Wenzel I, Duke of the Bohemians (Good King Wenceslaus), by Peter Parler.
One thing I realized very quickly after starting to research my family’s genealogy is that not all of our ancestors are ‘nice’ guys or gals. Wenzel I and Boleslave “der Grausame, the Cruel” is only one of many I have found, and I’m sure I’ll find more.
In this post, I describe my children’s 33rd great grandfather, Boleslav “der Grausame” or “the Cruel”, Duke of the Bohemians.
Boleslav, the dear boy, was the brother of Wenzel I, Duke of the Bohemians, most commonly known in our day as “Good King Wenceslaus” of the age old Christmas carol. These two are just another example of two brothers who grow up to be the epitome of ‘good’ (Wenzel) and ‘evil’ (Boleslav).
Wenzel and Boleslav were sons of Vratislav I, Duke of the Bohemians and his wife Drahomira. They were raised at a time of religious upheaval, their own father being Christian and their mother being the daughter of a pagan chief. She was, however, baptised at the time of her marriage to Vratislav. Vratislav was killed in battle in 1921 at the rather young age of 33.
Statue of Wenzel I, Duke of the Bohemians.
Wenzel, born about 907, although the oldest of the two boys, was only 14 when he succeeded his father upon his death. He was raised as a Christian thereafter by his grandmother, Saint Ludmila and was known as a humble, pious and intelligent young man. Ludmila was soon forced to seek sanctuary near Beroun at Tetin Castle as a result of a dispute with her daughter-in-law, Wenzel and Boleslav’s mother. This did not prove safe for Ludmila though, as her daughter-in-law Drahomira, furious at her loss of control of her son, had Ludmila strangled on September 15, 921 at Tetin.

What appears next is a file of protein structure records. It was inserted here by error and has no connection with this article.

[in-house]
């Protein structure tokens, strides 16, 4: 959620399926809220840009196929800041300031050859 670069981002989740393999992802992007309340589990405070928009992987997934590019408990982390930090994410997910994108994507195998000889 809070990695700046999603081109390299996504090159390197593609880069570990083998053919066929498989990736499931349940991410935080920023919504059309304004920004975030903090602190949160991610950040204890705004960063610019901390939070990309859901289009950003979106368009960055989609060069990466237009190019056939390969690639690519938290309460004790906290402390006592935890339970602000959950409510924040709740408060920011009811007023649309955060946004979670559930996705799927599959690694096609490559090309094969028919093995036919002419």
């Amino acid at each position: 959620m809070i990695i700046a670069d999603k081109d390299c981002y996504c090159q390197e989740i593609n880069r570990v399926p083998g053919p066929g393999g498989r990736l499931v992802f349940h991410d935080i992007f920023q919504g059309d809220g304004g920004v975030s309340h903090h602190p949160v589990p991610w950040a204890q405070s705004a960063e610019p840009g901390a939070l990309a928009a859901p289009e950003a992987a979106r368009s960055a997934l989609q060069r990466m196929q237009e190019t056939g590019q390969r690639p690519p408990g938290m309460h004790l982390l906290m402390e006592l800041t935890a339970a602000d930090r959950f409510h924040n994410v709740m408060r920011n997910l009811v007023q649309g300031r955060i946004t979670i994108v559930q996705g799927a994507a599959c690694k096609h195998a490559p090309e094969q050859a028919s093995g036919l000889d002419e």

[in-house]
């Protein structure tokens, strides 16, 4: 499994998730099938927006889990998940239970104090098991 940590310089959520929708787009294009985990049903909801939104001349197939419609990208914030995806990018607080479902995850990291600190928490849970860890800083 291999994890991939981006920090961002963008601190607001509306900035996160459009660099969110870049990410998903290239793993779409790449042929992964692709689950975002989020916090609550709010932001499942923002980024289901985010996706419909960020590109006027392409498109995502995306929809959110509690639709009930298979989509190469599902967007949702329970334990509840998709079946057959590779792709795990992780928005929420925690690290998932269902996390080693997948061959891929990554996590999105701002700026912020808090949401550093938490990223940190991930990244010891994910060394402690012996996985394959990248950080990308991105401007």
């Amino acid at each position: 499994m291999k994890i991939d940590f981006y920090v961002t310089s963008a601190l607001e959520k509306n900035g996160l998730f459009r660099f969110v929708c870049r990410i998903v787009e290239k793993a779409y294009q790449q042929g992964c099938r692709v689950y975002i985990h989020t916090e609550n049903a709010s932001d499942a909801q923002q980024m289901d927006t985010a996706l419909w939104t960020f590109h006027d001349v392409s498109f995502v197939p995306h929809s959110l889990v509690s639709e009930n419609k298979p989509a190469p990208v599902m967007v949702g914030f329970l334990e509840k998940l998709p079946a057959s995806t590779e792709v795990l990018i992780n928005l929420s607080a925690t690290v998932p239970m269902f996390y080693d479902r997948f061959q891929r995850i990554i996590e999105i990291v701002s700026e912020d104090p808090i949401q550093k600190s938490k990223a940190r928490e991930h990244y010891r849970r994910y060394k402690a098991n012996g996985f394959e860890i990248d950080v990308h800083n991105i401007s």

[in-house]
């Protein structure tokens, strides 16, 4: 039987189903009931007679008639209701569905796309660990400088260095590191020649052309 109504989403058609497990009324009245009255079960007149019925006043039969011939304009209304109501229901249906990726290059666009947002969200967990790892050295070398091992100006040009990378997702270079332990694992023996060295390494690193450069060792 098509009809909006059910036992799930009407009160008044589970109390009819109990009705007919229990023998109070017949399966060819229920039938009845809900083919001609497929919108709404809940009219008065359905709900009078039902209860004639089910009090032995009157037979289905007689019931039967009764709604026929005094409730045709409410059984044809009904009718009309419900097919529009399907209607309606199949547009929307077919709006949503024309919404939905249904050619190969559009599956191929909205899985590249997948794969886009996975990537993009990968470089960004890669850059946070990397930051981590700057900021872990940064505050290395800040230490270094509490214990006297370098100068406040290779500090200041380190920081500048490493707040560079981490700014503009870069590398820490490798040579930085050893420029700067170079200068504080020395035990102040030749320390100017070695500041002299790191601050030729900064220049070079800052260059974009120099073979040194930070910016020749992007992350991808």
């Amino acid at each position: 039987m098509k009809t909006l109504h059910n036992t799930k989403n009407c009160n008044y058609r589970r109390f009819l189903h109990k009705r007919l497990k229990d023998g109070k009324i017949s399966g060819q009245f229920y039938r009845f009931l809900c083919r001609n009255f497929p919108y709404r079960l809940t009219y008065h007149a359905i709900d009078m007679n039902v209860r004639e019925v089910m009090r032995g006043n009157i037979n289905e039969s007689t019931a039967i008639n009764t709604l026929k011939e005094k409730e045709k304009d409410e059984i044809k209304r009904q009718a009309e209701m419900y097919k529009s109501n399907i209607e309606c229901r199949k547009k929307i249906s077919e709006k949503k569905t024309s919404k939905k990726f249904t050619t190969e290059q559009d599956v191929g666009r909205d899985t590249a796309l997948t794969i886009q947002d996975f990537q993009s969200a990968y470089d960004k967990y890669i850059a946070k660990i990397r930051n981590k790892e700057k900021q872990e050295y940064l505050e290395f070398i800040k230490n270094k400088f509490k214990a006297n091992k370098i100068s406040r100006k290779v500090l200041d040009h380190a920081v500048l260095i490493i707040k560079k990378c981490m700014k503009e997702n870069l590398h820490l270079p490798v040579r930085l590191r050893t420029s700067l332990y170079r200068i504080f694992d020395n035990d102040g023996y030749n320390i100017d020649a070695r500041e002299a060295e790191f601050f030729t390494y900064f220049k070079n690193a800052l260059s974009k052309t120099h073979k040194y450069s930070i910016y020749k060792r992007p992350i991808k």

St. Vitus Cathedral in Prague.
St. Vitus interior.
At about 18 years of age, Wenzel began controlling government and had his mother exiled. He founded St. Veit, Prague Castle in Prague. This still exists today as St. Vitus Cathedral.
Although at one time his father had been allied with Duke Arnulf of Bavaria, Duke Arnulf had since formed an alliance with King Henry I “the Fowler” and they joined forces to attack and force Wenzel to resume paying a tribute that had been assessed first in 895. Henry I had needed the tribute to pay tribute himself to the Magyars in 926. Another reason for the attack may have been an alliance formed between Bohemia, the Magyars and the Polabian Slavs.
Assassination of Wenzel I, Duke of the Bohemians in 935.
A group of nobles allied with Wenzel’s brother Boleslav after a quarrel between the brothers, plotting to kill Wenzel. Not suspecting a thing, Wenzel attended the feast of Saints Cosmas and Damian upon Boleslav’s invitation on September 28, 935 and three allies of Boleslav’s, Tira, Hněvsa and Čsta murdered him on his way to church, clearing the way for Boleslav to succeed as Duke of the Bohemians. Wenzel was buried at St. Veit.
Soon considered a martyr and saint, a cult of Wenzel arose in Bohemia and England. Within a few decades of his death, there were four biographies of Wenzel published and they had great influence on the perception of the ‘rex justus’ or ‘righteous king’. The common belief was that his power arose from great piety.
Boleslav became known as “der Grausame” or “the Cruel” as a result of his participation in the plot to kill his brother. His governance was a period of hostile relations with the empire until Otto I, King of Germany, forced him to pay tribute fourteen years later.
The Bohemians helped King Otto defeat the Hungarians at Lechfeld in 955, and later they crossed the Carpathian mountains and occupied Krakow and Silesia. In 965, Duke Boleslav formed an alliance with Mieszko I, Prince of Poland. Their alliance was confirmed by Mieszko’s marriage to Dobrawa, Boleslav’s daughter.
Duke Boleslav supported the rebellion of Heinrich II, Duke of Bavaria, against Emperor Otto II. Once Emperor Otto had confiscated the duke’s territories, Heinrich II fled for refuge with Duke Boleslav in Bohemia. Boleslaw had married a woman named Biagota and died in 967.
Foundation for Medieval Genealogy; http://fmg.ac/Projects/MedLands/BOHEMIA.htm#BoleslavIIdied99.